Oh, you should be proud of me. This is the post and recipe that almost never happened.
For the last few nights I have been all-consumed by… Gah!…the Hallmark Channel. I was finally, finally, able to pull myself away from those sappy, ridiculously predictable, but completely addictive, Christmas movies long enough to post this recipe for you before the holidays! I’ll make this quick so that
I can get back to those awful movies you can make these Italian Knot Cookies too.
The recipe I am sharing today is a traditional Italian Christmas cookie. These are the cookies of my childhood. I remember how they would take over the kitchen table on cooling racks, with their slow-dripping lemon icing falling into thick, sweet droplets onto the awaiting parchment paper. My brothers and I would reach under the racks to scoop up the icing remnants, like my kids do now when we make them (licking their fingers and repeating). I remember how the cookies, in their Christmas-themed tins, would overflow on the kitchen countertops and the dining room table, with their colorful sugary sprinkles. We anticipated ruining our appetites with these cookies all season long.
Traditional Knot cookies are a little dry – in a good and delicious kind of way. However, in my grandmother’s recipes I found a handwritten note explaining how to make these cookies just a tad softer using cream cheese (say no more, I’m in!). Her note read “with half cream cheese.”
Half. Just half. Half of what we wondered.
Years ago we’d debated whether it meant 1/2 cup or 1/2 of a package. I opted to go with half of an 8 ounce-sized package. Whether or not that is correct, I will never know. However, these cookies are perfectly sweet, slightly soft and delicately crumbly, and have been long taste-tested by my family over the years. The consensus is that they taste just like Nana’s. What an honor.
I’m grateful that my children are growing up with these traditional cookies too, especially since my mother can’t make them to save her life, bless her heart. Although her Italian Knot Cookies do provide us with a dose of comic relief, so we usually include her in the Knot making purely for fun. She’s a good sport. Love you, mom.
If your kids are like mine, and they prefer to only eat the tops of the cookies, dare I say to forgo the light sprinkle of sprinkles and just go ahead and dip the cookie tops into the sprinkles. Hey, it’s Christmas! My grandmother did that for us grandkids all the time. If you do that though, just be sure to let most of the excess icing drip off before dipping or you’ll have a landslide (cookieslide?) of glumpy wet sprinkles everywhere but on the cookie.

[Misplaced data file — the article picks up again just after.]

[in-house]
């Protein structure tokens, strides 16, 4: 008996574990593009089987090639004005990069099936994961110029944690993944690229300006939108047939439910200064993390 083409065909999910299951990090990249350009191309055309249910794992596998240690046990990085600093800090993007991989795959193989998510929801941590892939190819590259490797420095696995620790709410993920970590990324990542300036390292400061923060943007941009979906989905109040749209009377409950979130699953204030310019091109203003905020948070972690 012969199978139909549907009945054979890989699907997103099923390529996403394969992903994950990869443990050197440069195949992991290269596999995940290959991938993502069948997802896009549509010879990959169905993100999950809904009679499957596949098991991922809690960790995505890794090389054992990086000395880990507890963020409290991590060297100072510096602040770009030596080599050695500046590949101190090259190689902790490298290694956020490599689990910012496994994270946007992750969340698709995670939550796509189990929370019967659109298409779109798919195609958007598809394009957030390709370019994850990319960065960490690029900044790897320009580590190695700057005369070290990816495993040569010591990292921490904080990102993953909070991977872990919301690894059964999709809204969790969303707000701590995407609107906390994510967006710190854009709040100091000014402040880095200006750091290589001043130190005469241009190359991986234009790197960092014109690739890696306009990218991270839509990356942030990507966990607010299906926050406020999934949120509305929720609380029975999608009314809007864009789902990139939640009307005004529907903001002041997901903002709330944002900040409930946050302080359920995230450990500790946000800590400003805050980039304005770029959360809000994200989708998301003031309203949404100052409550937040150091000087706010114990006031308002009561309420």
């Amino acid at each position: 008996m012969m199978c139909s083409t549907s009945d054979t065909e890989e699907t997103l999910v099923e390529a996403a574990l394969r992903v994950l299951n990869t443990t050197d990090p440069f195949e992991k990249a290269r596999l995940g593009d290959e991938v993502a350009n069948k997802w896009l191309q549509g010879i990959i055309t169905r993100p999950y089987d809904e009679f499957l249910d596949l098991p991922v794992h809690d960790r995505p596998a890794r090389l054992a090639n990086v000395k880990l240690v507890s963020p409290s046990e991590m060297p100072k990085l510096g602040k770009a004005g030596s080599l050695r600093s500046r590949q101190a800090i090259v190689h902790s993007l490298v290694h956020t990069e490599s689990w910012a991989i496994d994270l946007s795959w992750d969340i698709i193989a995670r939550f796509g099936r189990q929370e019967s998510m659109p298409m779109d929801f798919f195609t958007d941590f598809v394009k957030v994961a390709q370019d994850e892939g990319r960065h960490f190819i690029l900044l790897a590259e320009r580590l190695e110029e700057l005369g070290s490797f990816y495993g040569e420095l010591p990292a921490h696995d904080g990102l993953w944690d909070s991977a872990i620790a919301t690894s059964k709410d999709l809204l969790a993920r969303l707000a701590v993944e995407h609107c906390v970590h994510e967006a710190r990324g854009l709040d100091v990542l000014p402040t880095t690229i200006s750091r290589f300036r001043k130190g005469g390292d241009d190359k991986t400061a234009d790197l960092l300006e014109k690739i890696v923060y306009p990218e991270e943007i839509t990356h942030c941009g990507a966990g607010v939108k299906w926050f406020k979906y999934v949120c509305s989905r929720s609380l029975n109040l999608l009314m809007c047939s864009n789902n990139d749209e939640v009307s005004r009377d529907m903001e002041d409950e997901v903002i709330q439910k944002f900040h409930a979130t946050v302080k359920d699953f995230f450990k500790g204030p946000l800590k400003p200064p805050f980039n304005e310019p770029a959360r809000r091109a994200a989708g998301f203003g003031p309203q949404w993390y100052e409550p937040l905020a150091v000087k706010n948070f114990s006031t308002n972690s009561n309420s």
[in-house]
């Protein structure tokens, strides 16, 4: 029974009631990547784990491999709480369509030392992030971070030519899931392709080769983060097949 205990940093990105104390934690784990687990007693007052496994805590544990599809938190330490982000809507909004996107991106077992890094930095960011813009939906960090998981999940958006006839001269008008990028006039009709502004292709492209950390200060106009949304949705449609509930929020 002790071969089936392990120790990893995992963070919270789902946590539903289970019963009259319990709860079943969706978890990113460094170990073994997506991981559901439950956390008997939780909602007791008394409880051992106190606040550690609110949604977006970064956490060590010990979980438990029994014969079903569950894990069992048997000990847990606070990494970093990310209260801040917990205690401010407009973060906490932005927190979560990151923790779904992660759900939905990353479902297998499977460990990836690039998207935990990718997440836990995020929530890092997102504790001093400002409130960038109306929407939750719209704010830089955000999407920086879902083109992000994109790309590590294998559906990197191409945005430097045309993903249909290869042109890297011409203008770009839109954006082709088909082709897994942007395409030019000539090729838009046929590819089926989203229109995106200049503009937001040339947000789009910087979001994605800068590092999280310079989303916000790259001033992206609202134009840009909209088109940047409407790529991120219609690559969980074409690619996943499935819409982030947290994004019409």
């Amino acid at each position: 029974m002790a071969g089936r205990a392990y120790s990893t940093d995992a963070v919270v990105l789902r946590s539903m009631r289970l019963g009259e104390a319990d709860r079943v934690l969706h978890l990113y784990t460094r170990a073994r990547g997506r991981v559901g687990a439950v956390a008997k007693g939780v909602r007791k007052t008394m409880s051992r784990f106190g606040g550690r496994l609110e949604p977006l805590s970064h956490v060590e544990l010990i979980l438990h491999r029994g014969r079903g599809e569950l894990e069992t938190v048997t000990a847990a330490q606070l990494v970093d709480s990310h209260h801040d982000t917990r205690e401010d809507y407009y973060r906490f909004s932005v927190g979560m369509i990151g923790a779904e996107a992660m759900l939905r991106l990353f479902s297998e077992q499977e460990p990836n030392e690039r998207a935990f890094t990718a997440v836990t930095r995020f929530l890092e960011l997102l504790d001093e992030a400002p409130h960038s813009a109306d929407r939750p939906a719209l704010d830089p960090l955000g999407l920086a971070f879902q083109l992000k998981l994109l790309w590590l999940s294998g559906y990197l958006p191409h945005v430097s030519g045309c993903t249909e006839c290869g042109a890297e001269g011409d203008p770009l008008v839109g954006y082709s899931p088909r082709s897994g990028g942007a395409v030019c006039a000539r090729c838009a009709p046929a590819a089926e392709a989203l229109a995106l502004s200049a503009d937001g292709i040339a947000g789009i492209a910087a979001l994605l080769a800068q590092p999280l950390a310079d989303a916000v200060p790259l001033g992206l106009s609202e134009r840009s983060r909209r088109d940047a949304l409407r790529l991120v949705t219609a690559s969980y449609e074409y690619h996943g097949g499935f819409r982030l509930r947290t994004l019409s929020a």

Unlike some Italian Knot Cookies where the dough is rolled out into a concentric circle forming the appearance of a knot, these cookies are rolled out and tied into actual loose knots. They are baked for 15 minutes, with care not to overcook. Then they are dipped into the sweet, thick, icing. There are two types of icing my grandmother would make, one with anisette for the grown-ups (like the original recipe suggests) and the other was a lemony icing that we ALL liked. I’ll share both. Lastly, they are sprinkled (or loaded up!) with colorful nonpareils.
These cooki… Wait… This is the movie where two strangers are stranded in a snowstorm at the airport and they constantly bicker, but then they end up sharing a car to drive to the city, and the woman’s fiance is waiting for her there, but it’s so obvious that she has feelings for the stranger-man now, even though she refuses to acknowledge that and… eek! Ok, I won’t keep you any longer from making these cookies. Enjoy some with a ridiculously predictable movie, too!
I’d love to hear from you!
If you made this recipe, scroll down and leave me a comment below, I’d love to know what you think! You can also follow me on Instagram and share your creation with me. Be sure to tag me @chasingtheseasons and use the hashtag #chasingtheseasons so I can be sure to see it!
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2 sticks unsalted sweet cream butter, softened
4 ounces of cream cheese, softened (cut an 8 ounce package in half)
1 cup sugar
4 teaspoons baking powder
2 teaspoons vanilla
5 cups flour
Juice of 2 lemons
Colorful nonpareil sprinkles
Juice of 1 lemon (can also substitute with 1 ounce glass of anisette)
Juice of 1 orange
Colorful nonpareil sprinkles
- In a large bowl cream the butter, cream cheese, eggs, vanilla and sugar by hand;
- Mix together baking powder and flour and spoon in to bowl with egg and sugar mixture, mix until dough forms, lightly flour a flat surface to knead dough;
- Knead dough for 10 minutes; dough should still feel somewhat sticky to the touch but should not stick to the surface;
- Form dough into a large ball and set aside;
- To begin making the knots: pull a piece of dough about the size of a large walnut and roll between your fingers and back and forth on your work surface to form a strip (about 5 inches in length and as thick as your finger) and tie into a loose knot;
- Bake at 350 for 15 minutes – Do not overcook. They will only tan slightly, they will not brown. Cool completely on baking racks.
- In a medium bowl, squeeze the lemon and/or orange juice and combine with confectioners sugar. Make it a little thick as some icing always runs off the knot;
- Dip top of a completely cooled knot into icing, set cookie on a rack and let excess icing drip off. When almost all the icing has finished dripping, sprinkle a few cookies at a time with the nonpareils as icing will dry fast;
- After icing is thoroughly dry, turn over to let drippings dry off. Store in containers with fitted lids.
While a batch of Knots is baking be sure to cover remaining dough with plastic wrap so it doesn’t begin to dry out.
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